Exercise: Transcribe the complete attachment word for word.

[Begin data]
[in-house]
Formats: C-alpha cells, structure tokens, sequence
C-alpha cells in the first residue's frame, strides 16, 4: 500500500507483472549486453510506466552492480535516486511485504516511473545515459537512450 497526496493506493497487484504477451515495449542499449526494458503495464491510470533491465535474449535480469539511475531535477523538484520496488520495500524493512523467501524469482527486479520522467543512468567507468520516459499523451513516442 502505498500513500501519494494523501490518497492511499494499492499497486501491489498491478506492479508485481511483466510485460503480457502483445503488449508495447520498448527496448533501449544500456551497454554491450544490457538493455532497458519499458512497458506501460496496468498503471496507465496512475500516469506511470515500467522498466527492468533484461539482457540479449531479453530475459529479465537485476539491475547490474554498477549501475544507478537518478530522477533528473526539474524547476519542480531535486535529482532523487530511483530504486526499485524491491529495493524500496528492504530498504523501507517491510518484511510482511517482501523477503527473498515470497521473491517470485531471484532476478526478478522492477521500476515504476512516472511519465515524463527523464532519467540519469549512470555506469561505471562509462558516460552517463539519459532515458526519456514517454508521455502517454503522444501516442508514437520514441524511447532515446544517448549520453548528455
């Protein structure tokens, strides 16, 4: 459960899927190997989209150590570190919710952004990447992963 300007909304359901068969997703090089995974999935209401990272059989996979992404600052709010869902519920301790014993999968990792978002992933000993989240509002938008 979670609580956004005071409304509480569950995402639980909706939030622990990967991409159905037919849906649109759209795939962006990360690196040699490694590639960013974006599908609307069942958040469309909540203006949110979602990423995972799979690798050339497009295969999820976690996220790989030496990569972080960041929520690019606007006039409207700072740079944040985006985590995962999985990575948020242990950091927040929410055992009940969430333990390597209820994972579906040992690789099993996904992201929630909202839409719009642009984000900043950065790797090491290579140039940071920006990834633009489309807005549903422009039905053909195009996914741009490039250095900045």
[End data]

[in-house]
Formats: C-alpha cells, structure tokens, sequence
C-alpha cells in the first residue's frame, strides 16, 4: 500500500507483472549486453510506466552492480535516486511485504516511473545515459537512450 497526496493506493497487484504477451515495449542499449526494458503495464491510470533491465535474449535480469539511475531535477523538484520496488520495500524493512523467501524469482527486479520522467543512468567507468520516459499523451513516442 502505498500513500501519494494523501490518497492511499494499492499497486501491489498491478506492479508485481511483466510485460503480457502483445503488449508495447520498448527496448533501449544500456551497454554491450544490457538493455532497458519499458512497458506501460496496468498503471496507465496512475500516469506511470515500467522498466527492468533484461539482457540479449531479453530475459529479465537485476539491475547490474554498477549501475544507478537518478530522477533528473526539474524547476519542480531535486535529482532523487530511483530504486526499485524491491529495493524500496528492504530498504523501507517491510518484511510482511517482501523477503527473498515470497521473491517470485531471484532476478526478478522492477521500476515504476512516472511519465515524463527523464532519467540519469549512470555506469561505471562509462558516460552517463539519459532515458526519456514517454508521455502517454503522444501516442508514437520514441524511447532515446544517448549520453548528455
């Protein structure tokens, strides 16, 4: 459960899927190997989209150590570190919710952004990447992963 300007909304359901068969997703090089995974999935209401990272059989996979992404600052709010869902519920301790014993999968990792978002992933000993989240509002938008 979670609580956004005071409304509480569950995402639980909706939030622990990967991409159905037919849906649109759209795939962006990360690196040699490694590639960013974006599908609307069942958040469309909540203006949110979602990423995972799979690798050339497009295969999820976690996220790989030496990569972080960041929520690019606007006039409207700072740079944040985006985590995962999985990575948020242990950091927040929410055992009940969430333990390597209820994972579906040992690789099993996904992201929630909202839409719009642009984000900043950065790797090491290579140039940071920006990834633009489309807005549903422009039905053909195009996914741009490039250095900045």